Below Normal – Below normal fire potential will develop over northern Idaho, Montana and portions of Wyoming and Colorado. Portions of Texas and the southeast will also continue to see below normal fire potential.


Above Normal – Above normal fire potential will remain over most of California, Nevada and Oregon. Portions of Washington and Idaho will also continue with above normal fire potential. Fire potential will expand to cover most of the Northeast.

Below Normal – Below normal fire potential over the northern Rocky Mountains will return to normal, while portions of the south central U.S. remain lower.
 More Information...
Lake Mead National Recreation Area - NV
Young Girl Thanks Rangers For Saving Her Life

A five-year-old girl who nearly drowned at Lake Mead last month recently returned to the park to thank the rangers who saved her life.

Samantha Romero-Lopez was playing on a knee board at Boulder Beach when the wind carried her approximately 200 yards from shore and blew her off the board. She wasn’t wearing a life jacket.

“It probably came down to seconds,” said Ranger Joel Hyzer. “When we got there, she was on the surface, and within about four seconds she started to sink. Initially, she was unconscious, so we started CPR efforts, and she was able to come back pretty quick.”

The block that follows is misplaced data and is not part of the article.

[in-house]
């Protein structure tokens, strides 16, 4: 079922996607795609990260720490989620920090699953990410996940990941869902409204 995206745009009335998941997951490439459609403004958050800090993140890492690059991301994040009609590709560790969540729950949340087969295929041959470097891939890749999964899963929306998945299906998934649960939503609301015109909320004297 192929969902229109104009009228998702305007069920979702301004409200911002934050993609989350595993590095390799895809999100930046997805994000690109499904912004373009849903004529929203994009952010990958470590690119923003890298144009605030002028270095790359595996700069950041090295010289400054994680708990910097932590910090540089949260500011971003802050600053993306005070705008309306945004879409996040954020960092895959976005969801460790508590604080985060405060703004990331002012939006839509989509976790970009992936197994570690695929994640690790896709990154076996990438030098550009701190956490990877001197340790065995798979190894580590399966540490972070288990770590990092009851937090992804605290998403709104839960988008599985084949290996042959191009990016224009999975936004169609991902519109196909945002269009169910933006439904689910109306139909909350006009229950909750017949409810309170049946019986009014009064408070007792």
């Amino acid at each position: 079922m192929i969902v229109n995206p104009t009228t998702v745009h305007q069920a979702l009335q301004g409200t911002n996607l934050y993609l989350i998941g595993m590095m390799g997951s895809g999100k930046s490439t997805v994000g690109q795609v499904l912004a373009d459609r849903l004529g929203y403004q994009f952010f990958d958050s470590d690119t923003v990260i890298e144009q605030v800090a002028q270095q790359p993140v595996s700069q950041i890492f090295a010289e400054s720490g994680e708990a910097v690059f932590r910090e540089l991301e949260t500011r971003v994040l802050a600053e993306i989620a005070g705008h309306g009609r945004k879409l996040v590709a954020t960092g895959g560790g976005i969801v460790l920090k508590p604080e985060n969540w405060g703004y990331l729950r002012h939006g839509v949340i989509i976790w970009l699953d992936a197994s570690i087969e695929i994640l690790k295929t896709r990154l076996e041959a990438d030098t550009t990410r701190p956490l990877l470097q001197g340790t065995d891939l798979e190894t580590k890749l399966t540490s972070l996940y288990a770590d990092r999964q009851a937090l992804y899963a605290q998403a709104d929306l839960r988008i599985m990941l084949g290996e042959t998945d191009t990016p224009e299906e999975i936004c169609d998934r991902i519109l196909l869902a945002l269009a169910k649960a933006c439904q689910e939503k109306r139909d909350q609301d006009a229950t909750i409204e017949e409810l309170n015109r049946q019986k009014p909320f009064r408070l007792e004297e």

Samantha and her parents stopped by the Boulder Beach Ranger Station to deliver candy and a card to Hyzer and fellow rangers Jeff Glossop and Charles Otto. She has made a full recovery thanks to their efforts.

Samantha’s mom, Barbara, is now working with a Las Vegas Elementary School principal and Lake Mead NRA rangers to organize a drowning awareness presentation for students and parents. 

[Submitted by Christie Vanover]

Aztec Ruins National Monument (NM)
Students Wrap Up Productive Year Of Service Learning

Bloomfield High School students from two National Park Foundation-sponsored programs – Park Stewards and Adopt a Class – recently completed a productive year of service learning at Aztec Ruins. 

The students planted cottonwood trees, built a new native plants trail, and planted corn in the park’s heritage garden.

High school special education teacher Kate Dunlap regularly heard the refrain, “When are we going to Aztec Ruins again?” from the students in her career readiness class.  The class took three field trips to the monument and completed a large-scale service-learning project. 

The park envisioned a weedy piece of land in the corner of the picnic area as an interpretive native plants trail to complement the new heritage garden.  Dunlap’s students made it happen.  They built the trail in one long day using paving stones and wood chips carefully placed over landscaping cloth.

“This is a Herculean accomplishment,” said Dana Hawkins, the park’s biological science technician, while talking with beaming students standing on the new trail for a photo. “It would have taken me a month or more to do this by myself.”

The career readiness class focuses on learning job skills and the trail project gave Park Stewards students lots of practice following instructions and working as a team.  They also demonstrated a strong safety ethic.  They received a safety presentation from the maintenance division and built the new trail without one injury or close call.